Last year in Tel Aviv, Shimon Peres opened the International Women’s Conference with the following words: “We must be dissatisfied with what is but remain visionary about what can be.” His statement continued to resonate when more than 700 global women leaders gathered in Stockholm last month for the 2017 International Women’s Conference to examine sustainability, migration, populism and technology — with emphasis on how these issues play out in the emerging markets.
The conversations that took place between global leaders such as Swedish Minister for the Environment Karolina Skog and #BringBackOurGirls Co-Convener Oby Ezekwesili focused not just on what is, but what could be possible.
Leaders attending gatherings like the one in Stockholm, or annually in Davos, must realize these issues and topics are more than lofty discussions; they require real and continuous action. Change comes from unlikely champions who are willing to forge partnerships across sectors and cultures. It was in this spirit that much of the conference focused on the value of strategic partnerships.
Here are the takeaways.
1. Partnering across sectors creates success.
During a panel discussion on the role of private capital in developing economies, Swedfund Managing Director Anna Ryott made a statement that became the overarching call to action on global issues: “Partnership is the new leadership.”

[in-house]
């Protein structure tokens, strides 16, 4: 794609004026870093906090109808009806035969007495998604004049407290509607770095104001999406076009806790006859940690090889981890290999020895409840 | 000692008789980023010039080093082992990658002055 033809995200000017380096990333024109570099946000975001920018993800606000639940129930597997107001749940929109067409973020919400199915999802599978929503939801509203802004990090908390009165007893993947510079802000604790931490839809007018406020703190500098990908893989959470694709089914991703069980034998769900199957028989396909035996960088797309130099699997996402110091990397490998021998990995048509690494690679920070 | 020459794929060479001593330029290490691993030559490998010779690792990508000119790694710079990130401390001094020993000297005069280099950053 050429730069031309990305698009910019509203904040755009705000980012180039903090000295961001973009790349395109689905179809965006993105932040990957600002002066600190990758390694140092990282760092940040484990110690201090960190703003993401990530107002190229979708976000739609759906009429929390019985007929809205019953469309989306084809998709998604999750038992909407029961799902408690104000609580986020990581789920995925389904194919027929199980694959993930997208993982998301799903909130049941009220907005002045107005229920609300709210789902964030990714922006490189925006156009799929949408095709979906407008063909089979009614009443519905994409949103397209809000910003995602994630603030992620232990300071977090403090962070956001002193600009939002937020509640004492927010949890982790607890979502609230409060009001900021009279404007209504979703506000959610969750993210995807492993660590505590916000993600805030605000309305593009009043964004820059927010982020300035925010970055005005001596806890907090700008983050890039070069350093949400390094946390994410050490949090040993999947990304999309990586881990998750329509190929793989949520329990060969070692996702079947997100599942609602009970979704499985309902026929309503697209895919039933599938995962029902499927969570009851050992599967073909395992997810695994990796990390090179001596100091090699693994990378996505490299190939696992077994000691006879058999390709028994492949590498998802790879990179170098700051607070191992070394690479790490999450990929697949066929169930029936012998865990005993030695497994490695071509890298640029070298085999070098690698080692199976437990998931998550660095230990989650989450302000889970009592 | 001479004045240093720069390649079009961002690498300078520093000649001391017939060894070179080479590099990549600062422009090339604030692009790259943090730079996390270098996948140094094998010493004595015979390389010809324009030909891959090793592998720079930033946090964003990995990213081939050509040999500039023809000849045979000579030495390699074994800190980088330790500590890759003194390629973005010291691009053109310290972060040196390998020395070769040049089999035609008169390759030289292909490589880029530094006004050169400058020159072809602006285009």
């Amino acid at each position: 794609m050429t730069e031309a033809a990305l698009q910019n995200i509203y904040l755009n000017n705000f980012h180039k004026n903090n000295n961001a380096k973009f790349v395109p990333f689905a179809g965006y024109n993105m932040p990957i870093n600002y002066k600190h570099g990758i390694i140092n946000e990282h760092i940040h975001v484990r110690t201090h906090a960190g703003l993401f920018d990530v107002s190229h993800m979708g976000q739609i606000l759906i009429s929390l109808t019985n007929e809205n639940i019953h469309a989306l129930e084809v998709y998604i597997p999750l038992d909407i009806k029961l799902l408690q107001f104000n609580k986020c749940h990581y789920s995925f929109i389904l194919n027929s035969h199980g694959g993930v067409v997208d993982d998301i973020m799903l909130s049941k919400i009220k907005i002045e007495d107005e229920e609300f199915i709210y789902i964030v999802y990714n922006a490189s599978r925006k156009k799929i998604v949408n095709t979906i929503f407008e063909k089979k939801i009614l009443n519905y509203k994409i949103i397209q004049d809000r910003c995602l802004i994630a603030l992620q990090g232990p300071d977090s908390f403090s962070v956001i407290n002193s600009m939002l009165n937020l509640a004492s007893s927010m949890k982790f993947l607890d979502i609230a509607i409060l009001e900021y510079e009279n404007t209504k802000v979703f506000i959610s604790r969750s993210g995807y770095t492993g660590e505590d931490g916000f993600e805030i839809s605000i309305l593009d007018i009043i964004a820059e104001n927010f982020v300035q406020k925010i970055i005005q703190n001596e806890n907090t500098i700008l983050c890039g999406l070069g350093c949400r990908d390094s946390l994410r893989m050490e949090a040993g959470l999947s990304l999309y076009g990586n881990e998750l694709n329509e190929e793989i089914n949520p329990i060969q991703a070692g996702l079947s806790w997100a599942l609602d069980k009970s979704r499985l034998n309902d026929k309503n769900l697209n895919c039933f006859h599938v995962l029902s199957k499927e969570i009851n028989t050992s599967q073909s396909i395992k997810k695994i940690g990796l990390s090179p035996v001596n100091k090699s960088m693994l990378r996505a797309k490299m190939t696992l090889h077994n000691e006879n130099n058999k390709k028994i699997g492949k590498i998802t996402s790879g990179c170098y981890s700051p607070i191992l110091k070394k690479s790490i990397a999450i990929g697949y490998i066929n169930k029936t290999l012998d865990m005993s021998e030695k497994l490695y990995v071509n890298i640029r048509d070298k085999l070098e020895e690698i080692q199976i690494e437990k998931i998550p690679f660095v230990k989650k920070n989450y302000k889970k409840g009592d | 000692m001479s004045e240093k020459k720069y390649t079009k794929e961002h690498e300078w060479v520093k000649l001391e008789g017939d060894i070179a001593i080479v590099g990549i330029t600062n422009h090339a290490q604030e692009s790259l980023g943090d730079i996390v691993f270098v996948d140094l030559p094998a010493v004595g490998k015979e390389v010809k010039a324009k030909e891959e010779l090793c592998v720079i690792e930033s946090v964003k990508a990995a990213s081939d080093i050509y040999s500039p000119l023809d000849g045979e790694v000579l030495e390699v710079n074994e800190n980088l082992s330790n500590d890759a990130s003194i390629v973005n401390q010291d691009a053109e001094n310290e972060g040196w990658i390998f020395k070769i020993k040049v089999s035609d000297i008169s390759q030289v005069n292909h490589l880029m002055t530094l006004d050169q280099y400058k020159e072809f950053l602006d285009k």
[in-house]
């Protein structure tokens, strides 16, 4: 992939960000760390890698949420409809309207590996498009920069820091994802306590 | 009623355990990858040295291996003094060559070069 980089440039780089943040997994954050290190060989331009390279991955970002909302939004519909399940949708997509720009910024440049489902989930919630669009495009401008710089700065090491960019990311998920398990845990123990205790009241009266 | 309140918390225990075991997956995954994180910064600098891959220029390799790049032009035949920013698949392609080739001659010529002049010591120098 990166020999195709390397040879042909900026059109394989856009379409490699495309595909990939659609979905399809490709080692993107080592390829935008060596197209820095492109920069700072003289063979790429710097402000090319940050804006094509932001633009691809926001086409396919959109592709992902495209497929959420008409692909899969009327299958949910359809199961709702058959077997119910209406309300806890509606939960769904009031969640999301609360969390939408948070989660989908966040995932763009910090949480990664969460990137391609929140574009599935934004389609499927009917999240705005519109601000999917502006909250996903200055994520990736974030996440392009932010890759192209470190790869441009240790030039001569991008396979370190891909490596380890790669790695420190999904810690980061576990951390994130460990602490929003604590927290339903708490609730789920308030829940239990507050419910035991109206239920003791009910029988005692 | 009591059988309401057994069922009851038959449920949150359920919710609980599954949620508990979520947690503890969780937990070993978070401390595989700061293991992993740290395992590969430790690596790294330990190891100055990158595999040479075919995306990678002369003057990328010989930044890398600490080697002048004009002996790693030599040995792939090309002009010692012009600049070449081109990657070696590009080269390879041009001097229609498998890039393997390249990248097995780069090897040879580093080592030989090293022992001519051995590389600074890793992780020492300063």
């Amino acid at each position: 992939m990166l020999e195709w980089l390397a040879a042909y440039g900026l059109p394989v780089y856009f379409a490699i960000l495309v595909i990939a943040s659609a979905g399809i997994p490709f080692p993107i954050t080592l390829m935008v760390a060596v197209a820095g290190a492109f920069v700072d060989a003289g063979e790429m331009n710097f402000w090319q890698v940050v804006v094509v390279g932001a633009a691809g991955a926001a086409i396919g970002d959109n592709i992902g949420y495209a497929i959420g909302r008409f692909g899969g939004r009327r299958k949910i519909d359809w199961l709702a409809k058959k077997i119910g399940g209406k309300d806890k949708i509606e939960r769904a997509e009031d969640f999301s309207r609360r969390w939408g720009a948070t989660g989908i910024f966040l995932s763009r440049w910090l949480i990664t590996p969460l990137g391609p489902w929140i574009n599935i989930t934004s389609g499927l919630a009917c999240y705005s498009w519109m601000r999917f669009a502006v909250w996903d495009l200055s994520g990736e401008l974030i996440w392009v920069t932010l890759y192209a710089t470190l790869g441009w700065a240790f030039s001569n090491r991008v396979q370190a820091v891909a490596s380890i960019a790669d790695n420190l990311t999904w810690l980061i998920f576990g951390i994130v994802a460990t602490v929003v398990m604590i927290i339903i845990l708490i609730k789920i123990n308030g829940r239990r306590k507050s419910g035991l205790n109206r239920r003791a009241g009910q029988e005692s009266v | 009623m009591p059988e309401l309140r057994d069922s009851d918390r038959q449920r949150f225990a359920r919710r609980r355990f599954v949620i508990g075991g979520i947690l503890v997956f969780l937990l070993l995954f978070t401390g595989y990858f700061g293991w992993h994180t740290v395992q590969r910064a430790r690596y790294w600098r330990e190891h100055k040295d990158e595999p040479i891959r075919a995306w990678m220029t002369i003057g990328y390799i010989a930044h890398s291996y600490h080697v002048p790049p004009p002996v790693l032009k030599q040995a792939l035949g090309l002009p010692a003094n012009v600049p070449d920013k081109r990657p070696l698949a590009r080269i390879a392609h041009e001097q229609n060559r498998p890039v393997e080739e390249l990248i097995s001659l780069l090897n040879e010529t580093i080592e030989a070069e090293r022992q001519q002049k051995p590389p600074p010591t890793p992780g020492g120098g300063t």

Collaboration among diverse partners will bring creative solutions to well-established problems — whether it be improved microenterprise, infrastructure and telecommunications, or increased access to financial services, lending and education. International expertise and funds must be paired with local knowledge and know-how.
Swedfund uses partnerships with Swedish companies to channel millions of dollars into the developing world while also opening new opportunities for those companies. In Ethiopia, Swedfund brought together the Swedish government, clothing retailer H&M and the industrial group DBL to create a textile factory that will focus on employing women. The factory will be co-financed by Swedfund and DBL, while H&M has agreed to lend manufacturing expertise and purchase garments produced by the plant. In total, this unique partnership will create 4,000 formal-sector jobs.